Antilia Tower is the home of the Indian billionaire Mukesh Ambani and his family. When you factor in the cost of both the land and the construction, this is the most expensive personally owned residence in the world (Buckingham Palace has a higher value, but it is property of the Crown).
Antilia is 27 stories high, but those stories are extra-high, so it’s height is representative of a 60 story building. The Ambani’s have a staff of over 600 people at the residence to service the 5 full time residents and 49,000 square feet. Each story is completely different from all others by design. There is a “Snow room” that has equipment spitting out artificial snow so that the Ambani’s and their guests can build snowmen in the 40°C+ temperatures of Mumbai.
The building is the subject of many, many controversies. Among them include:
- The building is seen as an example of the vast rift between the rich and poor in Indian Society. Ratan Tata, the former chairman of The Tata Group, reportedly said about Antilia, “It makes me wonder why someone would do that. That’s what revolutions are made of.”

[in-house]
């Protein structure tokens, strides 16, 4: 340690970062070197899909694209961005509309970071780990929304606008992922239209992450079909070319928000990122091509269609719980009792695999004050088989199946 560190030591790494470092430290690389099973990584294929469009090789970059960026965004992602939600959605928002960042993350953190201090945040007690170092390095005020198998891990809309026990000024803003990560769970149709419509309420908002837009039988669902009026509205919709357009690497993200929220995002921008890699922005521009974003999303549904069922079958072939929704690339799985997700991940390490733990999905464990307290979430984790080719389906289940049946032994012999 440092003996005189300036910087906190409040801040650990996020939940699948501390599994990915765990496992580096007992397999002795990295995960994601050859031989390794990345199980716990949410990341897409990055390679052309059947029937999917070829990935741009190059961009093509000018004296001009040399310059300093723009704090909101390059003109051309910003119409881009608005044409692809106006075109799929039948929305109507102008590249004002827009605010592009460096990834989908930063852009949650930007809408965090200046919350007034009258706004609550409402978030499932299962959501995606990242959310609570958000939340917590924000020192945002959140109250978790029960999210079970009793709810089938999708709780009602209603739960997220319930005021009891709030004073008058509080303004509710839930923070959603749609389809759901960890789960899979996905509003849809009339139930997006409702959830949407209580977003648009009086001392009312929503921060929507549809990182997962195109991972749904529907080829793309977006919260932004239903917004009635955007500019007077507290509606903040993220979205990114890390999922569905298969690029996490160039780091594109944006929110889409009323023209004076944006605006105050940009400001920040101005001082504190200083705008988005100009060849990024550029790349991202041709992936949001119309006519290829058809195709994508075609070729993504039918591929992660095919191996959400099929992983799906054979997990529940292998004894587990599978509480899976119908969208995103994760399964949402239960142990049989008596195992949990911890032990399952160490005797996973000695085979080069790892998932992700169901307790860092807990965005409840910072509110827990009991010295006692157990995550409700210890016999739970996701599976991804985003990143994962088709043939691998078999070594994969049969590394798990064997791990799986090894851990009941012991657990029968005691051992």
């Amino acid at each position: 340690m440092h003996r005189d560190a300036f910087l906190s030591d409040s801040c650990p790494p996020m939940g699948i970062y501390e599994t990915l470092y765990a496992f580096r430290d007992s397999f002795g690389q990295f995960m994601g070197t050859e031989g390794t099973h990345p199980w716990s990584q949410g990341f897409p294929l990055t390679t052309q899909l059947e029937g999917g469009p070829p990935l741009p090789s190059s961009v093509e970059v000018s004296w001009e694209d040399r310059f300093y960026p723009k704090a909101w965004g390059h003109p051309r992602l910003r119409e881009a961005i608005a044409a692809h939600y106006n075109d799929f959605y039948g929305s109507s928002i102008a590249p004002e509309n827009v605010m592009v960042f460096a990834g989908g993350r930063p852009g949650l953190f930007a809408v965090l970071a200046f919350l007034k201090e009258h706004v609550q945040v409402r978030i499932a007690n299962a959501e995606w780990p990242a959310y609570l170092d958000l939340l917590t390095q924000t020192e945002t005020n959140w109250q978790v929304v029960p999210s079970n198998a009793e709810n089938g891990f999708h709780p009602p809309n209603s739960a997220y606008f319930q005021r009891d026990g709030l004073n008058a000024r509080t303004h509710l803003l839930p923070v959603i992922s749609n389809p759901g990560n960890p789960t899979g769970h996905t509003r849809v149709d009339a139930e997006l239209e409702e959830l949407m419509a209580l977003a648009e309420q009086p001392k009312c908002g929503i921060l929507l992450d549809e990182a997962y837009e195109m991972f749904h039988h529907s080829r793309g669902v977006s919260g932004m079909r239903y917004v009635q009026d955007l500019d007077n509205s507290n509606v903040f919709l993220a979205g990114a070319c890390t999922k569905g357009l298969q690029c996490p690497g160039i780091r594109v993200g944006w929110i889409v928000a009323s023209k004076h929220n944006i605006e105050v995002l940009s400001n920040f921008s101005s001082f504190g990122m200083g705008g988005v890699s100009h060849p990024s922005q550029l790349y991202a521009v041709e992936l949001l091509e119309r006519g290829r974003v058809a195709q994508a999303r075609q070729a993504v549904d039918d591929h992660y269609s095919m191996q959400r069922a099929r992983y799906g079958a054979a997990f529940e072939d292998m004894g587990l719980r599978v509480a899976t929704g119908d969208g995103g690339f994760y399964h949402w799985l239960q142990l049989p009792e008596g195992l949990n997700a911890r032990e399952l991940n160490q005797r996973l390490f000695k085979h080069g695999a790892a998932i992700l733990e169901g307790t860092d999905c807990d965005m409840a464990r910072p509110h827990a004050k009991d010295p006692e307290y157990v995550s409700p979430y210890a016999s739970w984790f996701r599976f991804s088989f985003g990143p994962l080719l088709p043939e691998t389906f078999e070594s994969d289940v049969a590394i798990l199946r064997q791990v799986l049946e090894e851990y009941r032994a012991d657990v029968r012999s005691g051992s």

- The land was previously deeded as a waqf to an orphanage. Transferring the land should not have been legal, and the price paid was slightly more than 10% of it’s prevailing market value. The land issue seems to have gone away based on several additional payments to various government organizations.
- The Indian Navy has a standing restriction on helipads in that area of Mumbai. The buildings 3 helipads have also been the source of various noise complaints.
- The building’s car park has numerous licensing and potentially structural issues
Those who found this architectural nightmare before the hint:
- Paul Voestermans
- Eloy Cano
- Phil Ower
- Ashwini Agrawal
- Steve Hoge
- Ann K.
And those who stayed behind sharpening the pitchforks and wrapping the torches until the hint:
- Chris Nason